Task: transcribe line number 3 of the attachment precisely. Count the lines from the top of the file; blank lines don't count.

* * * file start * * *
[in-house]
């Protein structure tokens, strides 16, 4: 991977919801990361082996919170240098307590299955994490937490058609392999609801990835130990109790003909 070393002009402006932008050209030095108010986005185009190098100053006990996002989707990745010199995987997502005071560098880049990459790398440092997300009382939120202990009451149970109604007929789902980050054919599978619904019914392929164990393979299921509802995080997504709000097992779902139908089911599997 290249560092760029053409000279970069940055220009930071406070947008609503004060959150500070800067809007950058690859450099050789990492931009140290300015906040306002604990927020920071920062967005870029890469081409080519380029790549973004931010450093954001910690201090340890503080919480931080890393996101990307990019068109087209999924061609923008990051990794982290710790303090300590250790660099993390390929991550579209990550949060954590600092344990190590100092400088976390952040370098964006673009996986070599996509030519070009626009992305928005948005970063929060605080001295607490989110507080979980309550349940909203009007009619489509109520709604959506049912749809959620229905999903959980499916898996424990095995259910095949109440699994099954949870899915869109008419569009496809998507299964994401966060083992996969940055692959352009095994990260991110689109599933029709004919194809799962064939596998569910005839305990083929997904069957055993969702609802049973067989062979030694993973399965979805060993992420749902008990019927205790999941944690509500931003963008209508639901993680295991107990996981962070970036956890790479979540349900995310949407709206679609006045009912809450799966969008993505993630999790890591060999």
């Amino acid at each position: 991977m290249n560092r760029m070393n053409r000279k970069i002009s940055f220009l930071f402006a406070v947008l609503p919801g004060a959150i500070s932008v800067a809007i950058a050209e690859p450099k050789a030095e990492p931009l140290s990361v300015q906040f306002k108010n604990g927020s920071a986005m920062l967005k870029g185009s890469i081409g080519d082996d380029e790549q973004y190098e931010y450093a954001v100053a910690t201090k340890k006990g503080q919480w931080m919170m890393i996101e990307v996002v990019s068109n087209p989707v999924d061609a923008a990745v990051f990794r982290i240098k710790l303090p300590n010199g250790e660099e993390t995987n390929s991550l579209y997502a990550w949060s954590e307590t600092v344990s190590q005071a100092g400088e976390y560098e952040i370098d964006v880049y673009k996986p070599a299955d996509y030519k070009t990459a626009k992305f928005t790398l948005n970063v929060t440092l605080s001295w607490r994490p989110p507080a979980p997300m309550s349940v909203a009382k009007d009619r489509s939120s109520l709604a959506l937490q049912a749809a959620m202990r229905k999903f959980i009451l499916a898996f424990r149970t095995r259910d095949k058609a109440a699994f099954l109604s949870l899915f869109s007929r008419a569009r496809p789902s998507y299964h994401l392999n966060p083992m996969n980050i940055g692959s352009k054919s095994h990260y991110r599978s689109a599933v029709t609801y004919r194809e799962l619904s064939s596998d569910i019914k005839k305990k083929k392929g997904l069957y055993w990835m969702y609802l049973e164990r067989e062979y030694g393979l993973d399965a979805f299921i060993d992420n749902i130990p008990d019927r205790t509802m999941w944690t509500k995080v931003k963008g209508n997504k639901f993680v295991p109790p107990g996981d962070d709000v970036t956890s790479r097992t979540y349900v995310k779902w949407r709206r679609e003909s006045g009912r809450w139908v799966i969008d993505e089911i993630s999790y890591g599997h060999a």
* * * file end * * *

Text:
């Amino acid at each position: 991977m290249n560092r760029m070393n053409r000279k970069i002009s940055f220009l930071f402006a406070v947008l609503p919801g004060a959150i500070s932008v800067a809007i950058a050209e690859p450099k050789a030095e990492p931009l140290s990361v300015q906040f306002k108010n604990g927020s920071a986005m920062l967005k870029g185009s890469i081409g080519d082996d380029e790549q973004y190098e931010y450093a954001v100053a910690t201090k340890k006990g503080q919480w931080m919170m890393i996101e990307v996002v990019s068109n087209p989707v999924d061609a923008a990745v990051f990794r982290i240098k710790l303090p300590n010199g250790e660099e993390t995987n390929s991550l579209y997502a990550w949060s954590e307590t600092v344990s190590q005071a100092g400088e976390y560098e952040i370098d964006v880049y673009k996986p070599a299955d996509y030519k070009t990459a626009k992305f928005t790398l948005n970063v929060t440092l605080s001295w607490r994490p989110p507080a979980p997300m309550s349940v909203a009382k009007d009619r489509s939120s109520l709604a959506l937490q049912a749809a959620m202990r229905k999903f959980i009451l499916a898996f424990r149970t095995r259910d095949k058609a109440a699994f099954l109604s949870l899915f869109s007929r008419a569009r496809p789902s998507y299964h994401l392999n966060p083992m996969n980050i940055g692959s352009k054919s095994h990260y991110r599978s689109a599933v029709t609801y004919r194809e799962l619904s064939s596998d569910i019914k005839k305990k083929k392929g997904l069957y055993w990835m969702y609802l049973e164990r067989e062979y030694g393979l993973d399965a979805f299921i060993d992420n749902i130990p008990d019927r205790t509802m999941w944690t509500k995080v931003k963008g209508n997504k639901f993680v295991p109790p107990g996981d962070d709000v970036t956890s790479r097992t979540y349900v995310k779902w949407r709206r679609e003909s006045g009912r809450w139908v799966i969008d993505e089911i993630s999790y890591g599997h060999a």